When the Black Crowes released Shake Your Money Maker in 1990, rock ‘n’ roll was in desperate need of saviors. With hair metal still ruling the charts, rock had become a parody of itself, a real-life version of Spinal Tap where music was a side product of excess and fashion rather than the reverse. Think back, if you can remember, to the year of “Cherry Pie”, Warrant’s not-so-subtle tribute to the womenfolk, and a song that perfectly sums up the state of rock circa 1990: pretty, pseudo-dangerous, and pathetic. Only Guns N’ Roses was making music that possessed swagger and substance, but even the Gunners were too consumed with the rock ‘n’ roll lifestyle to maintain their focus, or last beyond a few albums.
So when Shake Your Money Maker dropped, it dropped—right on the permed heads of all the Sunset Strip poseurs who were too dense to realize that dressing up like a woman was an artistic statement when Bowie and the New York Dolls did it. Though it didn’t bury the hair metal bands for good—that wouldn’t happen until Nirvana released Nevermind—Shake Your Money Maker signaled that a sea of change was coming, that music fans were sick of rock that was only out-glossed by the lips of the “rock stars” on MTV. Soulful, raw, and earnest, the Black Crowes’ debut sounded like Sunday morning church service in the South; it was, in short, a taste of salvation.
Perhaps because they did set the bar so high with their debut, the Black Crowes slid in popularity with each successive album. Their sophomore album,The Southern Harmony and Musical Companion, is arguably their best album, but it wasn’t as radio-friendly as its predecessor, and the band’s mainstream momentum reversed course during this era. By the time Amorica came out, the Black Crowes drew more attention for their controversial album cover than for the quality of their music, and most rock fans still can’t recall their fourth album, the semi-rewarding Three Snakes and One Charm. The southern rock fans that had supplicated to the early Crowes just couldn’t relate to a Chris Robinson wearing black eyeliner, and songs that were more in line with the Grateful Dead than Lynyrd Skynyrd. By the end of the decade, the Crowes were running on fumes, plagued by personnel changes and a musical identity crisis.
What a difference a half decade—and yet more horrendous popular rock—can make. Freak ‘N’ Roll ... Into the Fog, a double disc documenting the Crowes’ August 2005 performance at San Francisco’s famed Fillmore, is proof that the Atlanta band is more relevant than ever. While Crowes fans may have lamented the band’s increasing experimentation with each album, this release shows that the band never really strayed from its roots. Yes, they became more psychedelic and less bluesy along the way, but Chris and Rich Robinson and their gang never forgot how to write a good guitar lick or craft a raucous melody. Indeed, the 19 tracks on Freak ‘N’ Roll represent a unified, and insanely impressive, body of work. If anything, it shows the band has always been more interested in exploring the various roots of American music—and how they unavoidably intersect—rather than being a modern-day “classic rock” band. Many of their forgotten tracks are testament to this; “Let Me the Share the Ride,” for example, from 1996’s Three Snakes and One Charm, is a oddly organic mixture of gospel, blues, jam-band improvisation, southern rock via the Stones, and afro-Cuban percussion. Here, the song is augmented by the Left Coast Horns, adding yet another dimension. This is but one example of how the Crowes unearthed rock’s numerous influences, separated them, and then recombined them in new ways.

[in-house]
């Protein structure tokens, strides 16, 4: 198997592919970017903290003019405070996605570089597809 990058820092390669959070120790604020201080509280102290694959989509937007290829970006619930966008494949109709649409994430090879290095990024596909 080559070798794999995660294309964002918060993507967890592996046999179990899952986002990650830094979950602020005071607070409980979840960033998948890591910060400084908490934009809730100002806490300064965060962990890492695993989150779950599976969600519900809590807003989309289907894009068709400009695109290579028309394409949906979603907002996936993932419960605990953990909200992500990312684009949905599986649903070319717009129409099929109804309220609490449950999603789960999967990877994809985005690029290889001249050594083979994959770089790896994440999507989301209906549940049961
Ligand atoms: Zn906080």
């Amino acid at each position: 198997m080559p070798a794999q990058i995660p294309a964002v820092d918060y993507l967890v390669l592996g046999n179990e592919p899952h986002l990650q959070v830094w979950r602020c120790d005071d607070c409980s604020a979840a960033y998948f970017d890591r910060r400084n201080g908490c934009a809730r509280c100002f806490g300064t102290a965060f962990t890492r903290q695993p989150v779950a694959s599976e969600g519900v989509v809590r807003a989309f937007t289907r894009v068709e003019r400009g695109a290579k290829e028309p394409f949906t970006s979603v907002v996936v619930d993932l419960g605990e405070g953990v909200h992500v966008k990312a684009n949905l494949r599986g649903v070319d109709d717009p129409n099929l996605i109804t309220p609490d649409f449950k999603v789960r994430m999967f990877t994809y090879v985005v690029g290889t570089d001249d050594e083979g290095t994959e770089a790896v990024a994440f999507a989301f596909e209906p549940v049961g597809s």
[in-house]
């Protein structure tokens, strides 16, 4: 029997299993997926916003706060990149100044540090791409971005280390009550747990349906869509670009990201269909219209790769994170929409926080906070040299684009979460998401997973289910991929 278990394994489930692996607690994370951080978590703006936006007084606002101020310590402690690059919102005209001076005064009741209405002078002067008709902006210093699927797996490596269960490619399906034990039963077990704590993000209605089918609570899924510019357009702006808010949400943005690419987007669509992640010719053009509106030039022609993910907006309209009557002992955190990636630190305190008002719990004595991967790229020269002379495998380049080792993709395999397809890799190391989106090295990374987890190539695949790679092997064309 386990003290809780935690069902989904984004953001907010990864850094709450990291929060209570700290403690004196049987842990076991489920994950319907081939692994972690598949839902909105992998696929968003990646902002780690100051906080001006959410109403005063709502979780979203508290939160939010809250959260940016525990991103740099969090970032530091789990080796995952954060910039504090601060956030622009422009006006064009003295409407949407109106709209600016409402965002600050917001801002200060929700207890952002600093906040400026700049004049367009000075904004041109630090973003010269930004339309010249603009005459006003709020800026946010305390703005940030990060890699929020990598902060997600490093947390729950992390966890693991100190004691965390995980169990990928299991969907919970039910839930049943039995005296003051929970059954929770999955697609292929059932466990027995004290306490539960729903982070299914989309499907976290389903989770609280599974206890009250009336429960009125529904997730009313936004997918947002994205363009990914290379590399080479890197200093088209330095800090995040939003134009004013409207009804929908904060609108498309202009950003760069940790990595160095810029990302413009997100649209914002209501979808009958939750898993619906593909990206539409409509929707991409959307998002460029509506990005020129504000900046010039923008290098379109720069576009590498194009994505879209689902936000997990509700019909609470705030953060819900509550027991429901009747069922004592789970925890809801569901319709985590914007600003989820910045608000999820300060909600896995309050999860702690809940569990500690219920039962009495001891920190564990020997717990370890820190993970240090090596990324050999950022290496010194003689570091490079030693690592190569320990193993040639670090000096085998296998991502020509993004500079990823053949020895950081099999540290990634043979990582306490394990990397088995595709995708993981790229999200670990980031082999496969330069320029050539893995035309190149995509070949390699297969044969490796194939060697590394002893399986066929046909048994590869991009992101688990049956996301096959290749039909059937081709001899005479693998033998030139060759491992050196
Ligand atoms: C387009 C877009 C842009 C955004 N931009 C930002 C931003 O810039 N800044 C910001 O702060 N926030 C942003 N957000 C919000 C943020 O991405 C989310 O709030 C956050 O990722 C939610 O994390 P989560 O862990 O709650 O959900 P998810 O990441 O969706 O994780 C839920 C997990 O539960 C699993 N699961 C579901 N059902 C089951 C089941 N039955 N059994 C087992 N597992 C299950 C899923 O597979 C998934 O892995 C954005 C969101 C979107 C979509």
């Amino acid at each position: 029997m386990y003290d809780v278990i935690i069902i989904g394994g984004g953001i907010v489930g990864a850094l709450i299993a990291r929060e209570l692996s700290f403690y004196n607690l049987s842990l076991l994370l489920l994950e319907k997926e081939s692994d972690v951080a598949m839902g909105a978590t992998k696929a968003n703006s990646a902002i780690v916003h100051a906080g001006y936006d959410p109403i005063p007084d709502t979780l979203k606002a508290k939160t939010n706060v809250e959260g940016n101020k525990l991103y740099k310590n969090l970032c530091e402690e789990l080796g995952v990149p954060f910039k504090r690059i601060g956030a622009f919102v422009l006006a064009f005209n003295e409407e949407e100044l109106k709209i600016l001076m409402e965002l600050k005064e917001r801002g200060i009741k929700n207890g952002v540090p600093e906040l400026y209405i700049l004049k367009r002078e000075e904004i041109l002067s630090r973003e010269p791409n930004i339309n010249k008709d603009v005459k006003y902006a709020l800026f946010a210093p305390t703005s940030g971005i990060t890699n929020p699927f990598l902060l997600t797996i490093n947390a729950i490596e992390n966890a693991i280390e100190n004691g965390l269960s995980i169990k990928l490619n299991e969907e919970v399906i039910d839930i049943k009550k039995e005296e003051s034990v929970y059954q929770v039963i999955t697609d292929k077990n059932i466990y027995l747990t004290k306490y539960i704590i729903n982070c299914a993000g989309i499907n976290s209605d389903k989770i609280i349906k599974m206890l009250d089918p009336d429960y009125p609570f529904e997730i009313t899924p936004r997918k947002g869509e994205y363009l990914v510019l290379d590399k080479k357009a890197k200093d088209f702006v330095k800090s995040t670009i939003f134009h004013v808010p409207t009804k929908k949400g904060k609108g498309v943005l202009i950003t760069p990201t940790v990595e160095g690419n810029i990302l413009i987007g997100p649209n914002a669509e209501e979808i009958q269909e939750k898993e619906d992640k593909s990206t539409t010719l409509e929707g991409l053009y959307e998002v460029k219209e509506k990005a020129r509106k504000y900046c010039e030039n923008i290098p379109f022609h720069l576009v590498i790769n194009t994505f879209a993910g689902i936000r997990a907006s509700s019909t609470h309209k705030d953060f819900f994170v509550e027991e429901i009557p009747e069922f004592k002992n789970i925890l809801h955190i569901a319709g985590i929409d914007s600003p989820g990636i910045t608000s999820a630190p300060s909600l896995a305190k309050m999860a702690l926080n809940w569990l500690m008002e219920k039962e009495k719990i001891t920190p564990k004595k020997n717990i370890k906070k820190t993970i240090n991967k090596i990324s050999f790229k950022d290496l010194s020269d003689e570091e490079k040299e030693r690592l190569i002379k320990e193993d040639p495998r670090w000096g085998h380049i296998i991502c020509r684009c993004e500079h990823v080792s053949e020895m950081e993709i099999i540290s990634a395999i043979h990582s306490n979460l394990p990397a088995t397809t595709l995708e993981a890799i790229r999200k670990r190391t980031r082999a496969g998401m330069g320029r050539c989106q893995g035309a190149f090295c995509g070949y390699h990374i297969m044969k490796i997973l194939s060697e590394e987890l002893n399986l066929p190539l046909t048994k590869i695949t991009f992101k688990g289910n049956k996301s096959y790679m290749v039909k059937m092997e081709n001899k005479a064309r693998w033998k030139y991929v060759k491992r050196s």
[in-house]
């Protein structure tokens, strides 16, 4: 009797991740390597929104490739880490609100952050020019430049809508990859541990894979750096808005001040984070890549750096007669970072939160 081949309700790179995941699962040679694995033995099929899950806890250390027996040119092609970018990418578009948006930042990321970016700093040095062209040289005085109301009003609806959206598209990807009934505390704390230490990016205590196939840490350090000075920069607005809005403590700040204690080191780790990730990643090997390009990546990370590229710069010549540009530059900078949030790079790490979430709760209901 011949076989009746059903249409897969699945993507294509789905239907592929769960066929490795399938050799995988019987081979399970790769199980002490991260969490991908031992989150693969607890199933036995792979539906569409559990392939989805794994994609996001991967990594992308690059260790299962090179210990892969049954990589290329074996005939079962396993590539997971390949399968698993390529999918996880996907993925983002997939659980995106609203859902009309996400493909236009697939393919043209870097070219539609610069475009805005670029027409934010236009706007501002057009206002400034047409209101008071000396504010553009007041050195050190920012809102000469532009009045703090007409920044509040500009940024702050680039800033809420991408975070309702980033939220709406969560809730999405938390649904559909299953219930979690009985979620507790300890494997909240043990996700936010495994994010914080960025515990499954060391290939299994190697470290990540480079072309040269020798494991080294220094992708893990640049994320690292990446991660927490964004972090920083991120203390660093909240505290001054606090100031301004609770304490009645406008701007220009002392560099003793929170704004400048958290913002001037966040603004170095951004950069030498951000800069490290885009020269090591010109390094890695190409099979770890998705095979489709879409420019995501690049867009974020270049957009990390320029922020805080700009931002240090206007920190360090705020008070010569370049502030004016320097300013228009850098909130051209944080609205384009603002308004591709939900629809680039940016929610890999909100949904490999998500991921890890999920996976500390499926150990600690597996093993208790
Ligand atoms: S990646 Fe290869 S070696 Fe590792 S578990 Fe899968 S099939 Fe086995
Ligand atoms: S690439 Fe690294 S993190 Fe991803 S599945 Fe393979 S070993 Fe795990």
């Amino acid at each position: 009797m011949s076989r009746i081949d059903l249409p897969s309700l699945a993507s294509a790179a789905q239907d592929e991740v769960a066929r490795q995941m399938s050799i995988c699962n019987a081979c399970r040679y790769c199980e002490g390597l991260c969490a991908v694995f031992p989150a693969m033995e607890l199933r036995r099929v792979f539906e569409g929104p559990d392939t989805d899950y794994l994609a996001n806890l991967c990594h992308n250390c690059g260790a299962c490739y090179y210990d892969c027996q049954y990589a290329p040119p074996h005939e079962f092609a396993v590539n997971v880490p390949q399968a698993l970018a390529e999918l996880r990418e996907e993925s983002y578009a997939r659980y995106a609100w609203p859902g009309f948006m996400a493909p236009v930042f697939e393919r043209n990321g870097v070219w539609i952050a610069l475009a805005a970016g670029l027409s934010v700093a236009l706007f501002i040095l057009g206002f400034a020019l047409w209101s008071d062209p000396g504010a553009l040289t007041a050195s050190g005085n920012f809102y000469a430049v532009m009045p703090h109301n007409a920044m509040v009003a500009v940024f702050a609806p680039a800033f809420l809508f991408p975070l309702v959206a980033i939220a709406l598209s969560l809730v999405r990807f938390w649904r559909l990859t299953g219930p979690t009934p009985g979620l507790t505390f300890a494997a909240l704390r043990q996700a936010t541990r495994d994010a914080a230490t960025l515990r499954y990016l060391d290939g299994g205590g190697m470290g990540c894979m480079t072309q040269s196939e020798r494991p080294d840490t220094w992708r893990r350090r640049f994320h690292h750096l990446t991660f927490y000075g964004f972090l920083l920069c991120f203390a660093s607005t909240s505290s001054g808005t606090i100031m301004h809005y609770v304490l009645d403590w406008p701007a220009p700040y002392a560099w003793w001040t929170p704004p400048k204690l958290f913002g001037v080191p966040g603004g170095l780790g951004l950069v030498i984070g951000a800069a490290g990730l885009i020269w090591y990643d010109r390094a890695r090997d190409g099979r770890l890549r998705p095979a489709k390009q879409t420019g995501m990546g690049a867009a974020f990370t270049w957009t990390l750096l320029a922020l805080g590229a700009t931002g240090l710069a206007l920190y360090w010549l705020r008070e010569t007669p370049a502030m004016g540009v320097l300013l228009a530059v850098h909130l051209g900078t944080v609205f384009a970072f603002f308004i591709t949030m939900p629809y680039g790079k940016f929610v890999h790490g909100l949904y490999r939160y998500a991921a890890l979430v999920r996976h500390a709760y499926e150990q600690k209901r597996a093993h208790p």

Wisely, the Crowes spread the radio hits throughout the track listing, placing most of them on the second disc. They’re all here—“Hard to Handle”, “Seeing Things”, “She Talks to Angels”, “Remedy”, “Wiser Time”—but they are accurately represented as single pieces in a larger and more meaningful body of work. For those fans who insist that concerts should present faithful renditions of recorded music, the band remains fairly true to the album versions, only making slight changes here and there. “Hard to Handle,” for example, is also supplemented by horns, which makes it feel even more like the Beale Street humidity from which it emerged. Likewise, “She Talks to Angels” is slightly altered, slowed down and transformed into a gorgeous church hymn, buoyed by the piano work of Ed Hawrysch.
The most rewarding inclusions here, though, are the lesser-known songs and covers. Because the Crowes did experience a decline in popularity during the mid-‘90s, it’s easy to forget some of the hidden gems. “Welcome to the Good Times” is one such tune, a gloriously-lazy ballad that has sounded better with age, removed from the unfair expectations of radio play. And, if the Crowes’ catalog isn’t impressive enough for your tastes, they end with an amazing cover of the Band’s “The Night They Drove Old Dixie Down”. Covering such an iconic song is always tricky, but the Crowes possess the musical virtuosity to capture the weird, gothic Americana of the original.
Thankfully, the time seems ripe for a Black Crowes resurgence. The Robinson brothers, known for their creative and personal differences, are now older and (hopefully) mature enough to put their petty squabbles behind them. Add to that, Chris Robinson’s divorce, which, while unfortunate, might give him reason to seek solace in writing and performing music. Then, add this: rock is in a similar state as it was in 1990—artificial and utterly ridiculous, waiting for something genuine. What most new bands don’t realize is that rock doesn’t need anything new; some basic sincerity will do. And, as Freak ‘N’ Roll shows, the Black Crowes are masters of genuine, sincere rock.